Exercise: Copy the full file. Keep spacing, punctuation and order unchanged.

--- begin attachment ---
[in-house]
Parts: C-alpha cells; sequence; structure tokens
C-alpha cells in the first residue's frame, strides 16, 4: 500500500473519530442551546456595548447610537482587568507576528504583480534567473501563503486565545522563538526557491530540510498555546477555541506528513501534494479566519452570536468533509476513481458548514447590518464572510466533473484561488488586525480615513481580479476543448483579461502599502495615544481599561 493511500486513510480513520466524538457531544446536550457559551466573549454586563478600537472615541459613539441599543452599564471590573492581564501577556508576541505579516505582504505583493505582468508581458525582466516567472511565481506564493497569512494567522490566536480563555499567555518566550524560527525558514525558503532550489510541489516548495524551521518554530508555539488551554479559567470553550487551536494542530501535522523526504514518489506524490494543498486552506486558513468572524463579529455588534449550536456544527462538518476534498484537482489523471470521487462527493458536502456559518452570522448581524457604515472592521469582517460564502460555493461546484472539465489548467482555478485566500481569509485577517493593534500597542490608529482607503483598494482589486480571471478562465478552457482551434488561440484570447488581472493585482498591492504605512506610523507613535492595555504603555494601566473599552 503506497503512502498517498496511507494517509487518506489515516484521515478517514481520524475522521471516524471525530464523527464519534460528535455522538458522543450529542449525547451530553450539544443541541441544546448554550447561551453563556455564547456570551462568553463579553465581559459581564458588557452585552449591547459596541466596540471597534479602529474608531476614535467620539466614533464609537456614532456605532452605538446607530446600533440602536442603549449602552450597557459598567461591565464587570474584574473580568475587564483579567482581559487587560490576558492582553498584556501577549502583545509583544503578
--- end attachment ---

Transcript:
[in-house]
Parts: C-alpha cells; sequence; structure tokens
C-alpha cells in the first residue's frame, strides 16, 4: 500500500473519530442551546456595548447610537482587568507576528504583480534567473501563503486565545522563538526557491530540510498555546477555541506528513501534494479566519452570536468533509476513481458548514447590518464572510466533473484561488488586525480615513481580479476543448483579461502599502495615544481599561 493511500486513510480513520466524538457531544446536550457559551466573549454586563478600537472615541459613539441599543452599564471590573492581564501577556508576541505579516505582504505583493505582468508581458525582466516567472511565481506564493497569512494567522490566536480563555499567555518566550524560527525558514525558503532550489510541489516548495524551521518554530508555539488551554479559567470553550487551536494542530501535522523526504514518489506524490494543498486552506486558513468572524463579529455588534449550536456544527462538518476534498484537482489523471470521487462527493458536502456559518452570522448581524457604515472592521469582517460564502460555493461546484472539465489548467482555478485566500481569509485577517493593534500597542490608529482607503483598494482589486480571471478562465478552457482551434488561440484570447488581472493585482498591492504605512506610523507613535492595555504603555494601566473599552 503506497503512502498517498496511507494517509487518506489515516484521515478517514481520524475522521471516524471525530464523527464519534460528535455522538458522543450529542449525547451530553450539544443541541441544546448554550447561551453563556455564547456570551462568553463579553465581559459581564458588557452585552449591547459596541466596540471597534479602529474608531476614535467620539466614533464609537456614532456605532452605538446607530446600533440602536442603549449602552450597557459598567461591565464587570474584574473580568475587564483579567482581559487587560490576558492582553498584556501577549502583545509583544503578